finance

Photo by Wendy Davis

The Iroquois County Board Finance Committee talks with 9-1-1 director Eric Raymond about the proposed FY20 budget numbers.

At Thursday’s Iroquois County Board Finance Committee meeting, the group got the FY20 budget its been working on into the black.

It began with a $30,000 deficit, and by the end of the meeting it was in the black with more than $16,000.

Finance manager Jill Johnson told the group county clerk Lisa Fancher agreed to give $15,000 from her department’s automation fund, and circuit clerk Lisa Hines will give $35,000 from her department’s automation fund.

It went over plans for snow removal. Maintenance supervisor Chris Drake said he worked on numbers and asked for a part time person who could be called in as needed year-round. He asked to pay this person $22 an hour. He said if there are 13 snows like there were last year, then the cost would be just $1,400. Last year, the county paid nearly $40,000 total for the job. He said this person could do other work around the buildings, as well, but there’s not enough work to hire a full time employee.

“It allows for flexibility but it’s still a trial and there’s a candidate in mind,” said county board chairman John Shure.

The committee agreed to hire a part time person working no more than a 1,000 hours, as per IMRF rules, but figured a budget with this person working 300 hours, totaling $6,600 for the budget.

Another item changed in the budget was decreasing animal control administrator Hany Youseff’s salary request. He had asked for $24,000, doubling what he currently makes, saying he puts in a lot of hours on the job and there will be more work involved when cat registration beings. Plus, he says it makes his salary more competitive with other county’s animal control administrator.

Committee member Sherry Johnson said due to the county’s financial restraint, it can’t double someone’s salary in a year’s time. Plus, she said, Youseff is a party in what put the county part of pending litigation with a former animal control officer.

The committee approved, with a “no” vote from Johnson, to increase Youseff’s salary by $3,000. Committeeman Charles Alt reasoned that Youseff will have more work when people begin registering their cats.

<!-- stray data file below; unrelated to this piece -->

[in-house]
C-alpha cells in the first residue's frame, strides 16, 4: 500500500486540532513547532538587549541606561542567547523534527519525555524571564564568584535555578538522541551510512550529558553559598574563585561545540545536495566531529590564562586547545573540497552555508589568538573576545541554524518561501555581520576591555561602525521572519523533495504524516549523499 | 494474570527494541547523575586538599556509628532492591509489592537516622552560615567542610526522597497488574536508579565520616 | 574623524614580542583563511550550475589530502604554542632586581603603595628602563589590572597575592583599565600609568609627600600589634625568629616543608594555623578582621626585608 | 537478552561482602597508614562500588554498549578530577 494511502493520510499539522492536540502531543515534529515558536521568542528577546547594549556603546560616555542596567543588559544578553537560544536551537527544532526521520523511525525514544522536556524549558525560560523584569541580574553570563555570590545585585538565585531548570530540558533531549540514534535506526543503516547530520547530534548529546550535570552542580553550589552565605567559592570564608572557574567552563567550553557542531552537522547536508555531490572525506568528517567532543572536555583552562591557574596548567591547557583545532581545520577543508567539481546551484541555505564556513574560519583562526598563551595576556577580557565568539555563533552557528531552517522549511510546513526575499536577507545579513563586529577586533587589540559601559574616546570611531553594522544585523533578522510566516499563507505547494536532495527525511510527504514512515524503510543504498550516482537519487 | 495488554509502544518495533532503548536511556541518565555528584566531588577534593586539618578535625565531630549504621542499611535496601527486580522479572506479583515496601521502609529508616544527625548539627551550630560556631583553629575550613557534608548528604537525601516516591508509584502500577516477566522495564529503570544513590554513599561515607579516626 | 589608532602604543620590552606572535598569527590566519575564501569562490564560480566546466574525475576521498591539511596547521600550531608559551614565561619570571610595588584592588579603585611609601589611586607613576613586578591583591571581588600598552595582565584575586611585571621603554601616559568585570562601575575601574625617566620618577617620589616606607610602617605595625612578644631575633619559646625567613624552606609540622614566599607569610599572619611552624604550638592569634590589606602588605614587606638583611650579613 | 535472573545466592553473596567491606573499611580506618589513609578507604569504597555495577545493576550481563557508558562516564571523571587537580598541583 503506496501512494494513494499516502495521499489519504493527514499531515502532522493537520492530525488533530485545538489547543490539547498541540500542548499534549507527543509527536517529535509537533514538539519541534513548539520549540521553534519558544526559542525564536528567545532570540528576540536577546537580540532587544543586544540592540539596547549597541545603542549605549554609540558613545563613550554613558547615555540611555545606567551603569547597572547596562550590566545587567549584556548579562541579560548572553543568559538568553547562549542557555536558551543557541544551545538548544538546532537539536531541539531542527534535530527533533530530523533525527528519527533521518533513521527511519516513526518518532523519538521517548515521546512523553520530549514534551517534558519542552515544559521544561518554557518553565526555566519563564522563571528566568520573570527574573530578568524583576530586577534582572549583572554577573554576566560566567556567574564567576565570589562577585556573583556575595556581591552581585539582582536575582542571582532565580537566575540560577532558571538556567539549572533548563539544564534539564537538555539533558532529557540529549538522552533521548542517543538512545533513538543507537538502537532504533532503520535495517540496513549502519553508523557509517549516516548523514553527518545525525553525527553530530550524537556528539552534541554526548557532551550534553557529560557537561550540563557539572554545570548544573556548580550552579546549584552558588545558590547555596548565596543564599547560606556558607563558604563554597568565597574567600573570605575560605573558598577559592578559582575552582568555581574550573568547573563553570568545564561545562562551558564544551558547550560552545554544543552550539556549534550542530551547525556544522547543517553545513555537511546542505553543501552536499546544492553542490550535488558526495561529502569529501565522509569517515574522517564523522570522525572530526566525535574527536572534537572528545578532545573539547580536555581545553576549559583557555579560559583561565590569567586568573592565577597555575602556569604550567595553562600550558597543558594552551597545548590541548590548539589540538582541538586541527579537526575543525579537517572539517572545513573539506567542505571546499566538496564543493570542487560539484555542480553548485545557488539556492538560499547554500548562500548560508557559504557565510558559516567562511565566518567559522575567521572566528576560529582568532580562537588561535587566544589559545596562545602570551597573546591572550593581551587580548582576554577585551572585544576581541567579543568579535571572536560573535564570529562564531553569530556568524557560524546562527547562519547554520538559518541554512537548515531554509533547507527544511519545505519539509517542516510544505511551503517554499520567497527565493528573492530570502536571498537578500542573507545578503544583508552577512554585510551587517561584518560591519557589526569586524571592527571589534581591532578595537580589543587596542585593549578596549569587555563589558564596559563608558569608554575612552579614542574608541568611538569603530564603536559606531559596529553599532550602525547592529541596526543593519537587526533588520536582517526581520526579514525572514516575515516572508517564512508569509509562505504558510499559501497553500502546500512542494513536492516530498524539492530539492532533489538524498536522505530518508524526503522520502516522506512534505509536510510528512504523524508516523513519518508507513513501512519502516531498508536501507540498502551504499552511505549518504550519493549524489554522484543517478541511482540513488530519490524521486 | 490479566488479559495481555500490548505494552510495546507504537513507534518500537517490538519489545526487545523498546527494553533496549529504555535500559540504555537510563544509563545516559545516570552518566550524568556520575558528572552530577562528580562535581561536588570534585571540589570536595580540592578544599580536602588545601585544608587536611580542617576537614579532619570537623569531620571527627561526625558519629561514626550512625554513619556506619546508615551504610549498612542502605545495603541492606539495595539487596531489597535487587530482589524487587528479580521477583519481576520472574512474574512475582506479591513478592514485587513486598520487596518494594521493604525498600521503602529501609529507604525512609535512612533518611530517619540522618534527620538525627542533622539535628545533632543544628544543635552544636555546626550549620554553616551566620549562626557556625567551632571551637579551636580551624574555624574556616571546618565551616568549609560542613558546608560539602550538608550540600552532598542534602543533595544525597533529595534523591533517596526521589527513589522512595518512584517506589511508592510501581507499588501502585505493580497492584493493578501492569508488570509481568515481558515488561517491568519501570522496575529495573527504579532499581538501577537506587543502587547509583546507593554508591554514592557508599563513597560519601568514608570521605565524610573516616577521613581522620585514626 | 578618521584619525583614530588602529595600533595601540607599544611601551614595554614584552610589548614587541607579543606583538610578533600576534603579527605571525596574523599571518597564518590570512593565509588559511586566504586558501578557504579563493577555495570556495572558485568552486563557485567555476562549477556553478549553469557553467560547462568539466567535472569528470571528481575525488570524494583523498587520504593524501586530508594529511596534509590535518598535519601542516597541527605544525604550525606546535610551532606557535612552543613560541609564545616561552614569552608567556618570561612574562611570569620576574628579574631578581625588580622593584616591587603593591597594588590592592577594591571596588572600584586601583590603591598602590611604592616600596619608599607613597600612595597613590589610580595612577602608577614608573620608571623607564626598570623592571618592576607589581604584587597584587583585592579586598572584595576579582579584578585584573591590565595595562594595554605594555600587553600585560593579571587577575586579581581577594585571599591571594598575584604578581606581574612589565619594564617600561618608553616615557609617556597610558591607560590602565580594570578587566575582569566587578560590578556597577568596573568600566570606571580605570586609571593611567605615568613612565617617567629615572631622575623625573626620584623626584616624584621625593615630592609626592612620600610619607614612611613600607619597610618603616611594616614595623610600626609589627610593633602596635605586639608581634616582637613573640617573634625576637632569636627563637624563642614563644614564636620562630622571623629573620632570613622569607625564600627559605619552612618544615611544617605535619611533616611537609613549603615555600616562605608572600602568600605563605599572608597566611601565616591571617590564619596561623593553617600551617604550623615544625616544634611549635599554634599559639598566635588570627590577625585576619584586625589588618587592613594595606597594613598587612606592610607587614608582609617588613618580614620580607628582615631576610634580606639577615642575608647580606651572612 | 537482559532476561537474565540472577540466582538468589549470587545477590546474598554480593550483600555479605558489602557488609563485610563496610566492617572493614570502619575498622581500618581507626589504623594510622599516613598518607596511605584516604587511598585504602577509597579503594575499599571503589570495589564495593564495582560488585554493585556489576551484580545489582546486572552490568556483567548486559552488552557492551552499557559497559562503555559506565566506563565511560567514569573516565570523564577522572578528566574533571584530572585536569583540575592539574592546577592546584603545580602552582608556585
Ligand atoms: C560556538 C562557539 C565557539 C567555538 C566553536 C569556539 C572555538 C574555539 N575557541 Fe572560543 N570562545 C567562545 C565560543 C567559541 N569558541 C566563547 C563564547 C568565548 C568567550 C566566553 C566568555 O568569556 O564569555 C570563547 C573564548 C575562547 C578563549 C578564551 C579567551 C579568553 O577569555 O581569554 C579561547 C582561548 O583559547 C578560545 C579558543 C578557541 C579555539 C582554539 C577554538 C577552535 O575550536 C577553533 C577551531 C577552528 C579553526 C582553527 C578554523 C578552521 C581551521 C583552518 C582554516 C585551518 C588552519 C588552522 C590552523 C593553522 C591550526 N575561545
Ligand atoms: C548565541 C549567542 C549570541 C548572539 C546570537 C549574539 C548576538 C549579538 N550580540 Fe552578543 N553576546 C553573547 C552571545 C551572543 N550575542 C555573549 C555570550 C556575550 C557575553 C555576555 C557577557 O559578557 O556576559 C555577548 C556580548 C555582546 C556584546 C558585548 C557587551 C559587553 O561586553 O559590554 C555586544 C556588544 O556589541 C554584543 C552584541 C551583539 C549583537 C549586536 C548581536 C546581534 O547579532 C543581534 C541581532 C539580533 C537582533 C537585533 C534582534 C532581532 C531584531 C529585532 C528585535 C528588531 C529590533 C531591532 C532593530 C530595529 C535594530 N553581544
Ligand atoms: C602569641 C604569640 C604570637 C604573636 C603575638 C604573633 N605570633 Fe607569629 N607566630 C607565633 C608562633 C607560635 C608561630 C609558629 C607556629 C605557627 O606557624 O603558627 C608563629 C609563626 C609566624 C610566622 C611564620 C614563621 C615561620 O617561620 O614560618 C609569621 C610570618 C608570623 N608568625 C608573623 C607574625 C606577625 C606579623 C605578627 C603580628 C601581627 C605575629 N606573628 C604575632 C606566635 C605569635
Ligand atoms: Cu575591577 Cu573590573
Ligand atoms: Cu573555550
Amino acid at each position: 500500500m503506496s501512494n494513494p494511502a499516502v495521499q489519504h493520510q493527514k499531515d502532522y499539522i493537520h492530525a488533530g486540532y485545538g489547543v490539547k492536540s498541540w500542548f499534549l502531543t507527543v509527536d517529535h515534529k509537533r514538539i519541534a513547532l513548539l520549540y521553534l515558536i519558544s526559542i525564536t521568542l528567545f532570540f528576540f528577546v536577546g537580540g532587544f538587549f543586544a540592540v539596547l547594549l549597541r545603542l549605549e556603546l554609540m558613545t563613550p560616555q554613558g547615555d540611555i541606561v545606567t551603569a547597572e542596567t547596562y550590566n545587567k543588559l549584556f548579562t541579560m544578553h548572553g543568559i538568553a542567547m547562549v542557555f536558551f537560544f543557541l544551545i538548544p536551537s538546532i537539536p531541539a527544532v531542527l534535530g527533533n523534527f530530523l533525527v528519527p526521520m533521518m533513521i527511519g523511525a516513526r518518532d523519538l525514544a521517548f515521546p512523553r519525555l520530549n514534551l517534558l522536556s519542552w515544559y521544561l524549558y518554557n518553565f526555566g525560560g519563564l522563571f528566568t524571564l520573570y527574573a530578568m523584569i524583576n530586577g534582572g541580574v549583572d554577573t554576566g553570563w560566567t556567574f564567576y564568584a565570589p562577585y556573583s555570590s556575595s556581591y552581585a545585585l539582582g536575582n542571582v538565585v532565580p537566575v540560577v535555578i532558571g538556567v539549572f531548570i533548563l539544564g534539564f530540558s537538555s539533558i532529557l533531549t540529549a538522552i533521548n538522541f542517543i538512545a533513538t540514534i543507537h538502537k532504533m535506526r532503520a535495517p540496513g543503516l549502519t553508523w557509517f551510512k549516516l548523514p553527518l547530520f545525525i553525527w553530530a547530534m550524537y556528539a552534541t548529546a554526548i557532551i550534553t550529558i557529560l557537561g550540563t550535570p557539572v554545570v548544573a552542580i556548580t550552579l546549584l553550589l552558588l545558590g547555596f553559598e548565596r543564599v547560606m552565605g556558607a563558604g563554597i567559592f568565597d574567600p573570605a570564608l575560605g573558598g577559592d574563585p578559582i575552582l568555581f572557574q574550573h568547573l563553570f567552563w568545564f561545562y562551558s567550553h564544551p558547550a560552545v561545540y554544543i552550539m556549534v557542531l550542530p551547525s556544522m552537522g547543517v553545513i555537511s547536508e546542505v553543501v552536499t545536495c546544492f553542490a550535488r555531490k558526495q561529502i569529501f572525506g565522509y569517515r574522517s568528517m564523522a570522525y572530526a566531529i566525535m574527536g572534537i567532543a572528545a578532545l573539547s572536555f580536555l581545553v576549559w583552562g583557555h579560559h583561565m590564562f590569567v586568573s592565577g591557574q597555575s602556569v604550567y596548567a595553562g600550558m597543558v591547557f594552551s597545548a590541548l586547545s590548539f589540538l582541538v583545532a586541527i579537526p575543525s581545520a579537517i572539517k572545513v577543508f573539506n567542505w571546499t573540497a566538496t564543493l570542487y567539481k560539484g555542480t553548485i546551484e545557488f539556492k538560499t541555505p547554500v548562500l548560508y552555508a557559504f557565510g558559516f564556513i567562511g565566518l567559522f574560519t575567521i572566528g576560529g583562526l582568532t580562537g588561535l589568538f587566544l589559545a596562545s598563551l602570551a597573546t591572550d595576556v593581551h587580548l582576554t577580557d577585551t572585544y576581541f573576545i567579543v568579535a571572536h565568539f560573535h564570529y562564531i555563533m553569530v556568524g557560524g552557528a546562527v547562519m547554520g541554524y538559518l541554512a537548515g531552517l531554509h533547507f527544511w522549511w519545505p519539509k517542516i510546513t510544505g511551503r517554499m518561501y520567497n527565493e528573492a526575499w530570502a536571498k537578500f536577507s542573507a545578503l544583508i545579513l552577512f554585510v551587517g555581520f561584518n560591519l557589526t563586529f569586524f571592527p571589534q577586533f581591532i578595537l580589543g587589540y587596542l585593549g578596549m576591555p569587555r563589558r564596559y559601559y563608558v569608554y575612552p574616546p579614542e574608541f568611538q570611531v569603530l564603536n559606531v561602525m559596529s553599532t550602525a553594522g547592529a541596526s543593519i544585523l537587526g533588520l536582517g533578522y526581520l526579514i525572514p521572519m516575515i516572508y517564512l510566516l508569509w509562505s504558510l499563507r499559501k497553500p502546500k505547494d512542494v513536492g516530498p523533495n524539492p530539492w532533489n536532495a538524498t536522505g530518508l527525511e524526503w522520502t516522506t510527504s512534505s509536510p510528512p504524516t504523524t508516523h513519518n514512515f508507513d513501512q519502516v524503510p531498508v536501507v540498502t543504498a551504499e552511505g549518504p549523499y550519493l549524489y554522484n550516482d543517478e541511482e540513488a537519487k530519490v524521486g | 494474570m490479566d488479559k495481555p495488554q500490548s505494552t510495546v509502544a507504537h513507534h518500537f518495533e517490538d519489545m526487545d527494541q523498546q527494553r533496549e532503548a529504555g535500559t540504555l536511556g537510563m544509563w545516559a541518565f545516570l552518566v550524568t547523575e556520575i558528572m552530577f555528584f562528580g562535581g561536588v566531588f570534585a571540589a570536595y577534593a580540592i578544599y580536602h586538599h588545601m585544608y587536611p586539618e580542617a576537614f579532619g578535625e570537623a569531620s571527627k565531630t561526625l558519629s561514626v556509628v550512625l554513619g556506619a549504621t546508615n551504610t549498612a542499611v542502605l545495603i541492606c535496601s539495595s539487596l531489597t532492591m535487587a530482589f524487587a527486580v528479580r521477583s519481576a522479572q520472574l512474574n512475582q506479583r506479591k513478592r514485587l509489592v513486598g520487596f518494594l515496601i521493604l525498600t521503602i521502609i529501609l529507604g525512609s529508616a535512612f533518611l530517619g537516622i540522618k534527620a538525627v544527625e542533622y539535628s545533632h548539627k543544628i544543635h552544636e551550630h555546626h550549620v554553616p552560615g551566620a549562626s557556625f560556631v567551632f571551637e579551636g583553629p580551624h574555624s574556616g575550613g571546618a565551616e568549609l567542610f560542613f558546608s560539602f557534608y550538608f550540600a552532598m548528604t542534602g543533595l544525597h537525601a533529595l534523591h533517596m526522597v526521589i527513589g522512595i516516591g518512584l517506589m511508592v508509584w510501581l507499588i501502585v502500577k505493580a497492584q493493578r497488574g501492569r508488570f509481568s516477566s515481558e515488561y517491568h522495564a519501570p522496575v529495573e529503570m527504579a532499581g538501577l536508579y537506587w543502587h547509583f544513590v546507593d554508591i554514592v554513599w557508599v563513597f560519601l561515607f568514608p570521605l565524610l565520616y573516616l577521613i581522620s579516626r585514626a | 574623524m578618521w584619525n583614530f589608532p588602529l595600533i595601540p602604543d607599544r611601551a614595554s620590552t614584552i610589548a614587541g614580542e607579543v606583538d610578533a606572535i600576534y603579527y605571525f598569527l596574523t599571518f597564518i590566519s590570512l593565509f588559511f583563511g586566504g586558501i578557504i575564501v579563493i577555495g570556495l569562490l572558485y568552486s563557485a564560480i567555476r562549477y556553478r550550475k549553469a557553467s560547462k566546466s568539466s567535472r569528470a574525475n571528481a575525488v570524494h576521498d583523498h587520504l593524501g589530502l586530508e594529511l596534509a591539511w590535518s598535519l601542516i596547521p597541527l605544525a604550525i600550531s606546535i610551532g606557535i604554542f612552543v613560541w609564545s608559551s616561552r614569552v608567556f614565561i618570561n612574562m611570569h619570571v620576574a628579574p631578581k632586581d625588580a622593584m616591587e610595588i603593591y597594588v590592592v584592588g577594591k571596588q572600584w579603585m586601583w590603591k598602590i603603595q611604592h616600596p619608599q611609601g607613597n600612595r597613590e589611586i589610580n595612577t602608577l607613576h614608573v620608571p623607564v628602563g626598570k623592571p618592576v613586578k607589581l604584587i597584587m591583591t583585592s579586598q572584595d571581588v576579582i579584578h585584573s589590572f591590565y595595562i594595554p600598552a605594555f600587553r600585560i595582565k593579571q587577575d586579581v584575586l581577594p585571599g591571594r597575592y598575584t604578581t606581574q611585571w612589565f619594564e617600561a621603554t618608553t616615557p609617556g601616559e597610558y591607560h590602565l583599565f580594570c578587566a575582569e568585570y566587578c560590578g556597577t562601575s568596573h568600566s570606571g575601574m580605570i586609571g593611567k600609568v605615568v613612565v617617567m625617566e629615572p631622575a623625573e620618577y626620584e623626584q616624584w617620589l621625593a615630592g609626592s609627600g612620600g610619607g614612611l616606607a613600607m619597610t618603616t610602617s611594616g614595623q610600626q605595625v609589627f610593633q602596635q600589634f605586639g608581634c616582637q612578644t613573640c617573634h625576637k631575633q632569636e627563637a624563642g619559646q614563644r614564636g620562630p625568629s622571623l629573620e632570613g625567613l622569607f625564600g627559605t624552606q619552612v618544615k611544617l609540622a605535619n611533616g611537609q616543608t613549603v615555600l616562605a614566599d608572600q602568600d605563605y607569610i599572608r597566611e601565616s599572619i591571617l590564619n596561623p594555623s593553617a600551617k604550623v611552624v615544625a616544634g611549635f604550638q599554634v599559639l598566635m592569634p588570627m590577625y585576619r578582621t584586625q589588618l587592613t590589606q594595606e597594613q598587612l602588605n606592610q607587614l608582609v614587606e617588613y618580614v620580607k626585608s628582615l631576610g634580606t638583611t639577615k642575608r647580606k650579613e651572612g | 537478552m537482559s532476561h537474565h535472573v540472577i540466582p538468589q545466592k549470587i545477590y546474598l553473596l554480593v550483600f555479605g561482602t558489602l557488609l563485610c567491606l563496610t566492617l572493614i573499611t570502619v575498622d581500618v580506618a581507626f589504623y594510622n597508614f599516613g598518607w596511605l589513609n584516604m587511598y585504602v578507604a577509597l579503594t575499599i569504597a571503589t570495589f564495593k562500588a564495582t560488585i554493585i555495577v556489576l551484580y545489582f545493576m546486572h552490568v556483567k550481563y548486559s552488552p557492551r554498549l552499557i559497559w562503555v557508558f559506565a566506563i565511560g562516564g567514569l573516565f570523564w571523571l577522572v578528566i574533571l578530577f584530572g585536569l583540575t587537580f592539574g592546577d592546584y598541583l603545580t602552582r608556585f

What hasn’t been fully figured out yet is what to do with the public safety tax money requests, but committee chairman Michael McTaggart said this is a different fund and doesn’t need to be approved with the general fund.

There’s still question on how much money, if any, to give 9-1-1, as it will be making a lot of purchases related to the state mandated change to NextGen 9-1-1.

Eric Raymond, 9-1-1 director, has asked for $200,000 for equipment, but McTaggart said there will be grants which 9-1-1 can get to recoup costs. McTaggart said what’s given to 9-1-1 should be conditional based on grants.

Raymond said, “There’s plenty in capital expenses regardless of grants,” and the Emergency Telephone Systems Board (ETSB) can’t afford it all.

He reminded the board last year ETSB contributed $225,000 to joint dispatch, when both the county and the city of Watseka were struggling financially and asked to pay just $115,500. ETSB agreed, telling the county board it would need help in FY20 for the NextGen 9-1-1 costs.

Initially, ETSB asked that the county and city pay $167,500 equally with the ETSB and $125,000 would come from the public safety tax monies.

The county’s FY20 budget is showing $120,000 from both the county and city and $255,196.37 from ETSB.

ETSB will have a special meeting at 11 a.m. Oct. 23 to look at its FY20 budget and there will be a rescheduled Nov. 6 meeting to 11 a.m. Nov. 14.

Also at the meeting, county clerk Lisa Fancher presented the cost of purchasing the four parcels groups wanted to deed back to the county after this summer’s recording error by the county’s trustee, Ballingers. The total cost is $6,589.80 and the county can put them back up for auction. She said the states attorney and the new county trustee, Joseph Meyer and Associates, are working to recoup the money from Ballingers, as it was its error and the company got paid for the work it didn’t do correctly.

Myron Munyon was at the meeting to tell the group insurance renewal for liability and general insurance will be in December and they’re looking to find the lowest costs.

Suzie Werner was at the meeting to explain she was able to nail down a 7.5 percent increase on the health insurance renewal with Health Alliance, without a two-year rate guarantee.

The IT committee had its meeting immediately after the finance committee met.

Michael Taber from Area Wide explained they have been reviewing quotes for a website update and redesign, and the cost is looking to be around $20,000. It’s not in the budget for FY19 or FY20.

The committee approved the costs of the software licenses for the server totaling $39,500 to be taken from the FY19 budget. It also approved extending the email security awareness training for employees at a cost of $2,376. Fancher said this training is beneficial in guiding employees on how to spot emails which could do damage to the county’s computers and system as a whole.